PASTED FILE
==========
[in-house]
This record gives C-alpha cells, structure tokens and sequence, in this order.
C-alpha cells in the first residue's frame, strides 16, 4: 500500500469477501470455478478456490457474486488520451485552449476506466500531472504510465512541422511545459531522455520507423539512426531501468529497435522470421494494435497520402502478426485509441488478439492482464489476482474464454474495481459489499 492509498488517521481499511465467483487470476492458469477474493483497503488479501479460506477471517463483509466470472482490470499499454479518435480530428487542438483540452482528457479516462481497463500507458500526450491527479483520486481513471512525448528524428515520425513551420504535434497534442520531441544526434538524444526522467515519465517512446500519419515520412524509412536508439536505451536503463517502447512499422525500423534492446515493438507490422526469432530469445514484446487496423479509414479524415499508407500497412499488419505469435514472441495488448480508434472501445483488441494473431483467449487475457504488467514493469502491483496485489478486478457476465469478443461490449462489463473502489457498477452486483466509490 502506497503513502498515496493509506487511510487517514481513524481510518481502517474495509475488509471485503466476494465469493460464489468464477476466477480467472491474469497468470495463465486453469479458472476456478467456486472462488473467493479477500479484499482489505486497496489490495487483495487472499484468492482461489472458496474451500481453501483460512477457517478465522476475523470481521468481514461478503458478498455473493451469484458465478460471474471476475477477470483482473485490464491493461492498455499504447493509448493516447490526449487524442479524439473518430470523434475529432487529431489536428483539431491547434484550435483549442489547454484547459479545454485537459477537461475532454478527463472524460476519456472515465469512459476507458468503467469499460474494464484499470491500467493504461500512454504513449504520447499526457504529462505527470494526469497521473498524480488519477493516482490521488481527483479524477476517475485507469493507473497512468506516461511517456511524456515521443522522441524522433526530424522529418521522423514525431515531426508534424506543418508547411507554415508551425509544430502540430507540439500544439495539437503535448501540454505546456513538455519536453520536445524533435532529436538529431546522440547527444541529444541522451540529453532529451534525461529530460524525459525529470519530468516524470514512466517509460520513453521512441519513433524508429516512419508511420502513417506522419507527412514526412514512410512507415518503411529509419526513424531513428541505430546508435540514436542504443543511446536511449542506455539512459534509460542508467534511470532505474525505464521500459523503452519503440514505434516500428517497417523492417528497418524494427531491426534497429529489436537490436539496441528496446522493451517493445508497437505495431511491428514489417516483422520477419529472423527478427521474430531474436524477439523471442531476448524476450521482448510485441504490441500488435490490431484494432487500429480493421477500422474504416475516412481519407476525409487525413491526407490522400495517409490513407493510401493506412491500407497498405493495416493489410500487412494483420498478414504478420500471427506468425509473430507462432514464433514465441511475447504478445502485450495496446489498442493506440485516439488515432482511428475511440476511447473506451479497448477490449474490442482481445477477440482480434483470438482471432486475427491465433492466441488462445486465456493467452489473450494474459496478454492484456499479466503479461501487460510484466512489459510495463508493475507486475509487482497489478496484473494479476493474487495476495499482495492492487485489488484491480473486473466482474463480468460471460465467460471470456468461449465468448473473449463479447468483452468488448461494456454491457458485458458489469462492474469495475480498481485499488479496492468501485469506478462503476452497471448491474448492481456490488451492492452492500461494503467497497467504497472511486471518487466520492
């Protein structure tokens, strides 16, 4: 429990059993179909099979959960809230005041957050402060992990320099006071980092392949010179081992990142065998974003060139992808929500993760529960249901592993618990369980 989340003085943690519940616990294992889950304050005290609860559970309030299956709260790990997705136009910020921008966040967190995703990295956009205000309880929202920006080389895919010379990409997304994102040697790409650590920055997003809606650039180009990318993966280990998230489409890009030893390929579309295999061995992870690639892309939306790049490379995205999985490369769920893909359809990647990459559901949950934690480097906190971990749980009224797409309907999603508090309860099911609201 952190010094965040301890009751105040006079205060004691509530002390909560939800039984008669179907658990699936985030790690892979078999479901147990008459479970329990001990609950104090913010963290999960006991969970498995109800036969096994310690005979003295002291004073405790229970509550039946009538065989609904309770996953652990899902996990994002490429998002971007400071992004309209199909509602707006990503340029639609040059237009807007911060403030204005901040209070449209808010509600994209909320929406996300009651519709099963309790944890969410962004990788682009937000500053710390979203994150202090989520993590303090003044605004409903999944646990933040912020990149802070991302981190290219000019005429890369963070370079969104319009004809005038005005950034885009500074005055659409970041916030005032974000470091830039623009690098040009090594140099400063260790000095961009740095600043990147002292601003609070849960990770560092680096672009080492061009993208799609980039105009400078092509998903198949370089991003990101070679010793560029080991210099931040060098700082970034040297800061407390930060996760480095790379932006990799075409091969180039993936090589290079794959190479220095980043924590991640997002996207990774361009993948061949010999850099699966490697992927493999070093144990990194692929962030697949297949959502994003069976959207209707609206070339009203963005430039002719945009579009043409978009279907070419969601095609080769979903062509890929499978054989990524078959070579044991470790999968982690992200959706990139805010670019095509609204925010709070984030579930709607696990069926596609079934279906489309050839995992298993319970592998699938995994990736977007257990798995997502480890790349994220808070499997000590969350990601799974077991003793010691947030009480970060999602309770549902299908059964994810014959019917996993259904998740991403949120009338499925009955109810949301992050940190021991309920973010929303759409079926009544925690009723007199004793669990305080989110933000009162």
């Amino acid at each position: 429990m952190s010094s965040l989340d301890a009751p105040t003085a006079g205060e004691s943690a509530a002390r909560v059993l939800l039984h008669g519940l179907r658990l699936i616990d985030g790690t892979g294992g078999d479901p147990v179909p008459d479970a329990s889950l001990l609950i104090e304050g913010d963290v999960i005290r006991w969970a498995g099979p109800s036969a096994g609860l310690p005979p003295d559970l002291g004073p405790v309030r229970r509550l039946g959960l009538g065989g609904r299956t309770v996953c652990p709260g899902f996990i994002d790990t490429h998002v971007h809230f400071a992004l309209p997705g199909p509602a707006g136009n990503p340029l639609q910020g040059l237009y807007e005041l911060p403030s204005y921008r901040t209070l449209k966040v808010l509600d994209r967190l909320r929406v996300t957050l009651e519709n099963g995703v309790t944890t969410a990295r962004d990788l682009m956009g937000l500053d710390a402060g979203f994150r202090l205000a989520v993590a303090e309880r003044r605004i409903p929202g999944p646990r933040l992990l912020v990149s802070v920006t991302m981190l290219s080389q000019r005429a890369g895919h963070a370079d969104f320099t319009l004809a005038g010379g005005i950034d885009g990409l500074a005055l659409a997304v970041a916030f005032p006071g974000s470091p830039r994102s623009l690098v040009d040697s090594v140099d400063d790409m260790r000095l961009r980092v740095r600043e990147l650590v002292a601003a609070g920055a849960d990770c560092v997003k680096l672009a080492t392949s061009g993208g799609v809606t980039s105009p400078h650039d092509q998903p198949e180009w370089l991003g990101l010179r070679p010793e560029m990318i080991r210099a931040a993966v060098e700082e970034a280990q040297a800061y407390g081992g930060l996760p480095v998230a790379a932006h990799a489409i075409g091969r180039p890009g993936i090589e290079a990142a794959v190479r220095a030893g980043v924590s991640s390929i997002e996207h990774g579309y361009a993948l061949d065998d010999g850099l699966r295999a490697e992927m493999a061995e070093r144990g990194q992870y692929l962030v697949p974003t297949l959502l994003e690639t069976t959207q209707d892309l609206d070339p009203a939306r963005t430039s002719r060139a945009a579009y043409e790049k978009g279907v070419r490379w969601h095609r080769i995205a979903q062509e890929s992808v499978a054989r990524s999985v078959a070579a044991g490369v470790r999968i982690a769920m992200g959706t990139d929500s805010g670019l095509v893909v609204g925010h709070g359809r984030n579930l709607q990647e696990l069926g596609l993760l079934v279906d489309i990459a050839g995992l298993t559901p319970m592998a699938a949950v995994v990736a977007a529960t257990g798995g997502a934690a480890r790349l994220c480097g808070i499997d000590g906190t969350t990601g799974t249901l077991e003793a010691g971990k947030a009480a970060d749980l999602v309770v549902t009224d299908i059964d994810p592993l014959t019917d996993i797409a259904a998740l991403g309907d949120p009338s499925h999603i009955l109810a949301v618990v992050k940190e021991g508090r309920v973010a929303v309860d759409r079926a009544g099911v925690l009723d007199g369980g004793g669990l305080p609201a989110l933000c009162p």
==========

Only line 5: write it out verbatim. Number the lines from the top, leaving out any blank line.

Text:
């Amino acid at each position: 429990m952190s010094s965040l989340d301890a009751p105040t003085a006079g205060e004691s943690a509530a002390r909560v059993l939800l039984h008669g519940l179907r658990l699936i616990d985030g790690t892979g294992g078999d479901p147990v179909p008459d479970a329990s889950l001990l609950i104090e304050g913010d963290v999960i005290r006991w969970a498995g099979p109800s036969a096994g609860l310690p005979p003295d559970l002291g004073p405790v309030r229970r509550l039946g959960l009538g065989g609904r299956t309770v996953c652990p709260g899902f996990i994002d790990t490429h998002v971007h809230f400071a992004l309209p997705g199909p509602a707006g136009n990503p340029l639609q910020g040059l237009y807007e005041l911060p403030s204005y921008r901040t209070l449209k966040v808010l509600d994209r967190l909320r929406v996300t957050l009651e519709n099963g995703v309790t944890t969410a990295r962004d990788l682009m956009g937000l500053d710390a402060g979203f994150r202090l205000a989520v993590a303090e309880r003044r605004i409903p929202g999944p646990r933040l992990l912020v990149s802070v920006t991302m981190l290219s080389q000019r005429a890369g895919h963070a370079d969104f320099t319009l004809a005038g010379g005005i950034d885009g990409l500074a005055l659409a997304v970041a916030f005032p006071g974000s470091p830039r994102s623009l690098v040009d040697s090594v140099d400063d790409m260790r000095l961009r980092v740095r600043e990147l650590v002292a601003a609070g920055a849960d990770c560092v997003k680096l672009a080492t392949s061009g993208g799609v809606t980039s105009p400078h650039d092509q998903p198949e180009w370089l991003g990101l010179r070679p010793e560029m990318i080991r210099a931040a993966v060098e700082e970034a280990q040297a800061y407390g081992g930060l996760p480095v998230a790379a932006h990799a489409i075409g091969r180039p890009g993936i090589e290079a990142a794959v190479r220095a030893g980043v924590s991640s390929i997002e996207h990774g579309y361009a993948l061949d065998d010999g850099l699966r295999a490697e992927m493999a061995e070093r144990g990194q992870y692929l962030v697949p974003t297949l959502l994003e690639t069976t959207q209707d892309l609206d070339p009203a939306r963005t430039s002719r060139a945009a579009y043409e790049k978009g279907v070419r490379w969601h095609r080769i995205a979903q062509e890929s992808v499978a054989r990524s999985v078959a070579a044991g490369v470790r999968i982690a769920m992200g959706t990139d929500s805010g670019l095509v893909v609204g925010h709070g359809r984030n579930l709607q990647e696990l069926g596609l993760l079934v279906d489309i990459a050839g995992l298993t559901p319970m592998a699938a949950v995994v990736a977007a529960t257990g798995g997502a934690a480890r790349l994220c480097g808070i499997d000590g906190t969350t990601g799974t249901l077991e003793a010691g971990k947030a009480a970060d749980l999602v309770v549902t009224d299908i059964d994810p592993l014959t019917d996993i797409a259904a998740l991403g309907d949120p009338s499925h999603i009955l109810a949301v618990v992050k940190e021991g508090r309920v973010a929303v309860d759409r079926a009544g099911v925690l009723d007199g369980g004793g669990l305080p609201a989110l933000c009162p």